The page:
The Portuguese monastery of São Francisco de Mértola is over 400 years old. Situated at the spot where the Oeiras and Guadiana rivers meet (i.e., whatever the Portuguese equivalent of BFE is), the monastery was once the site of a vibrant religious community, and while haunting signs of this community have faded through the years, they are not gone. By the time the Zwanikken family moved there in 1980, the place was a legit ruin. The very fact that Geraldine and Krees Zwanikken — well-respected continental artists that they were — eschewed the comforts and praise of their urban environment to take up residence in what amounted to a completely isolated death trap without running water or electricity is enough to spur interest in them. However, what’s most fascinating about the family is the unique and somewhat disturbing artworks that their son Christiaan has permanently fused with their surname. Convento is an attempt to capture some of the essence of this odd family, to offer its audience a glimpse into the Zwanikken’s singular dynamic and breathtaking works, and it winds up a fairly beautiful work in its own right.
The time Convento spends with Geraldine (the matron of the house) is made up of languid, somewhat drawn-out scenes of her weeding the garden, weeding the pond, cooking, and only barely reminiscing about her departed husband, Krees. Seemingly devoid of guile, the former prima ballerina exudes a serene happiness, brought on by the simplicity and concreteness of her life apart from society. Of course, this happiness is a little batty, but that’s to be expected about a world-class dancer who would give up her career and pack it all in to spend the rest of her days making a dilapidated stone building more quirky.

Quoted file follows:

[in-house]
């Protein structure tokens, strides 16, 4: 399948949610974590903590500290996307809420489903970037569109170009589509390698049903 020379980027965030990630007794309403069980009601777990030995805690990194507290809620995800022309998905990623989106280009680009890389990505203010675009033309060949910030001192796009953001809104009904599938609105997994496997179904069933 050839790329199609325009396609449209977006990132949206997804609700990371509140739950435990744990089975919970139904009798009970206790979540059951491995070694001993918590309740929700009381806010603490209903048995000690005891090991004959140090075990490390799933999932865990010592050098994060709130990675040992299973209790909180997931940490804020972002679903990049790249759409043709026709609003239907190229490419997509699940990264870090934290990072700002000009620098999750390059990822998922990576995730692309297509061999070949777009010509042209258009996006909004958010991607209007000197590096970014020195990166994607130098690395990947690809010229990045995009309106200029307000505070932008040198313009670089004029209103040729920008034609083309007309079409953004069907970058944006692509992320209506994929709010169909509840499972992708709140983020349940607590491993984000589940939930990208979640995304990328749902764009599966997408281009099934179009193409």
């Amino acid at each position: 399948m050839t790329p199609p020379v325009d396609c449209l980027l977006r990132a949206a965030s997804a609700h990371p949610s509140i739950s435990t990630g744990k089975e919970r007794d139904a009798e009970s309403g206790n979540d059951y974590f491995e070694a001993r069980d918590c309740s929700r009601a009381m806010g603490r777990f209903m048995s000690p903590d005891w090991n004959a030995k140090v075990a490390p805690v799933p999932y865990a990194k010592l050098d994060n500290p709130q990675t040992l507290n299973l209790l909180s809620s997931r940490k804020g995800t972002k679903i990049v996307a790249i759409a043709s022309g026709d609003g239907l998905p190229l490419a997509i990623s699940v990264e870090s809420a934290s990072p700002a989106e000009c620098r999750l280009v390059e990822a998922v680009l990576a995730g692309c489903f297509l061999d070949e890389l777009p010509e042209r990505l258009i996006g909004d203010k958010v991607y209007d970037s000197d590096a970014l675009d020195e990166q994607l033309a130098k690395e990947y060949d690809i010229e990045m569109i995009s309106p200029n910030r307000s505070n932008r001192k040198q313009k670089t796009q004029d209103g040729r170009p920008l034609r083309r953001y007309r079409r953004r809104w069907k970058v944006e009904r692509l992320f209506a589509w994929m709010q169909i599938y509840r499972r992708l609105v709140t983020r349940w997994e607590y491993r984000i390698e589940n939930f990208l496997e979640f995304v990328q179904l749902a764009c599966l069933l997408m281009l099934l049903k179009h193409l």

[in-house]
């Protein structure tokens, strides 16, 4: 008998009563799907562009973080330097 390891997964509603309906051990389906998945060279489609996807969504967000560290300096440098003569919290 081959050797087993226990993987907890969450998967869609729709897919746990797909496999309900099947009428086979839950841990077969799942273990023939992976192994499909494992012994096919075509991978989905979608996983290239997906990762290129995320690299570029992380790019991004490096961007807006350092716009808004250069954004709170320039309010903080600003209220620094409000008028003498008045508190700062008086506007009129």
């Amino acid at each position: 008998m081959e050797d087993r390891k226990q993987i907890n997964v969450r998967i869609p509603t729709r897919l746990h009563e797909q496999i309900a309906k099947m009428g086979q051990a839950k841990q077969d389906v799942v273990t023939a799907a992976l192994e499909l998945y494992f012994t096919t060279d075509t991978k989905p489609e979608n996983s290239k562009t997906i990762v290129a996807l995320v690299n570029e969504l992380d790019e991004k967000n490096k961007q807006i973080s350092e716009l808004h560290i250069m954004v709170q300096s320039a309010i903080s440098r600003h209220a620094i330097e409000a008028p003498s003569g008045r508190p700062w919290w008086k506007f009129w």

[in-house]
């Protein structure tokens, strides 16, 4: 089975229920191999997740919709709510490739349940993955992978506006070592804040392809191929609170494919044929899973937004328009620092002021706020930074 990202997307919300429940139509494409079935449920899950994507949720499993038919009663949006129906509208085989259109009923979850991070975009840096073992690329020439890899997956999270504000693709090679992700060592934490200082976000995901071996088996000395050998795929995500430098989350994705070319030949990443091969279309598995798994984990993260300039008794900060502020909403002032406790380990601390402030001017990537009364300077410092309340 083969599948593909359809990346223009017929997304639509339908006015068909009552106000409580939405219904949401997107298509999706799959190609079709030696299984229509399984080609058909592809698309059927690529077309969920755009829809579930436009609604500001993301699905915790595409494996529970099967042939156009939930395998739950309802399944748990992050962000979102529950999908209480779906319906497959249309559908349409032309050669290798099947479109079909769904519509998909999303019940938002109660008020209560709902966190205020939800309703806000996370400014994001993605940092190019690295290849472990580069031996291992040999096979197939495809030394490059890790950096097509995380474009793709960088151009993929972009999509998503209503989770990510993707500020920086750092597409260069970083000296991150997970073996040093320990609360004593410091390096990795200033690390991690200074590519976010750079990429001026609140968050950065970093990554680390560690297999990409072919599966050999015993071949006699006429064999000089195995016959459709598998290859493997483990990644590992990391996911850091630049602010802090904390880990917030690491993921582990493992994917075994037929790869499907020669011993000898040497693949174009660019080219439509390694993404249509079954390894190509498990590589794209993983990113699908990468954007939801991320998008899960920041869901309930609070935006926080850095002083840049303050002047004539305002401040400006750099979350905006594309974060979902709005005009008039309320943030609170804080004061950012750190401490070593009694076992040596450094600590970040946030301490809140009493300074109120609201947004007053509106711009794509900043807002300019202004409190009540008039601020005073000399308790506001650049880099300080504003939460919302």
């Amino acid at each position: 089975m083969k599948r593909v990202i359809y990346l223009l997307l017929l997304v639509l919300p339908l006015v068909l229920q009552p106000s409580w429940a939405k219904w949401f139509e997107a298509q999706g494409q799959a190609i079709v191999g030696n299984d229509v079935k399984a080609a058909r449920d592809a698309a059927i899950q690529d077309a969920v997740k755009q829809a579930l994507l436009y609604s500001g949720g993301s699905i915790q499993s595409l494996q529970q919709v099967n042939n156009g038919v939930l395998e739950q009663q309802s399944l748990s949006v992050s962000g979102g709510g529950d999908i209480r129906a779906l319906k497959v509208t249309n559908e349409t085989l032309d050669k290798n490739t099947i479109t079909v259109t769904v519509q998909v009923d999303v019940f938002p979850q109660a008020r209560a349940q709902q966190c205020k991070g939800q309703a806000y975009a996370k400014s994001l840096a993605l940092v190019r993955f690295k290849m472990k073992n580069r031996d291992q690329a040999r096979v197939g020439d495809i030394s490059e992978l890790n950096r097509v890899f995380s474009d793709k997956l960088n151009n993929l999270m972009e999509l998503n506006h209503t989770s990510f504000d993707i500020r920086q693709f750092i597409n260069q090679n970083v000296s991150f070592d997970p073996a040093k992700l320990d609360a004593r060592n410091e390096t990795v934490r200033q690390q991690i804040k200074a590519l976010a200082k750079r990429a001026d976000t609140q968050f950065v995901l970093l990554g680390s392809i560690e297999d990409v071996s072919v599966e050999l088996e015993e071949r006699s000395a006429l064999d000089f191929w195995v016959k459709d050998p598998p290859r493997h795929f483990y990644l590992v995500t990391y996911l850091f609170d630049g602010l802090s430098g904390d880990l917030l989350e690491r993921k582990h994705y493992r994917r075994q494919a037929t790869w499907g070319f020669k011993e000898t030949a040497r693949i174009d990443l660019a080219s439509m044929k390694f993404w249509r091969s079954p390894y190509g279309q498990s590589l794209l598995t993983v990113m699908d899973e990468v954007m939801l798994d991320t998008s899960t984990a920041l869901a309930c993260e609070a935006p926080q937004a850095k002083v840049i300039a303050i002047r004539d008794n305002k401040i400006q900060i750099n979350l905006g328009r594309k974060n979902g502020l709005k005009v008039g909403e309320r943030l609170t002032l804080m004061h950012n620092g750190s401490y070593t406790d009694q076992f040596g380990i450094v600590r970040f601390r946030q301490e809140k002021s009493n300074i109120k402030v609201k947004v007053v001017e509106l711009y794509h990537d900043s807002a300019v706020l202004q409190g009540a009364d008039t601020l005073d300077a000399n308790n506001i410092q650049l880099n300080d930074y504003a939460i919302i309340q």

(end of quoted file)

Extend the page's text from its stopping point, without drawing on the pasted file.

The film’s most cinematically beautiful moments arrive courtesy of Geraldine’s son, Christiaan. An artist who works primarily with kinetic sculptures, Christiaan’s pieces are made up from the carcasses of animals he finds near the monastery. Inside his workshop (formerly the monastery’s chapel), we find a beautiful/terrifying (depending on your persuasion) array of animal bones, rotting bird heads, desiccated rodent corpses, and various and sundry other unpleasant natural processes going on that gradually prepare the artist’s materials. Mechanizing these skeletal remains and taxidermied bodies, Christiaan makes eerily hypnotic pieces that almost impossibly transcend the kitch-factor inherent in dead animal art.
As Convento’s director, Jarred Alterman claims a fairly varied CV, which includes directing episodes of Tom Goes To The Mayor, a Stripilates video, and an intriguing 2005 short doc about a piano factory in the Bronx and the folks who run it (Mott Music ). Alterman imbues this documentary with some visually striking and conceptually absurd moments that leaves the film precariously straddling the line between art film and documentary. It’s a stylistic and journalistic risk that occasionally frustrates, but it ultimately begs the question as to why more documentaries don’t risk as much. Alterman is pretty much just having a lot of fun with this film, and it’s hard not to enjoy the palpable excitement imparted by his lens.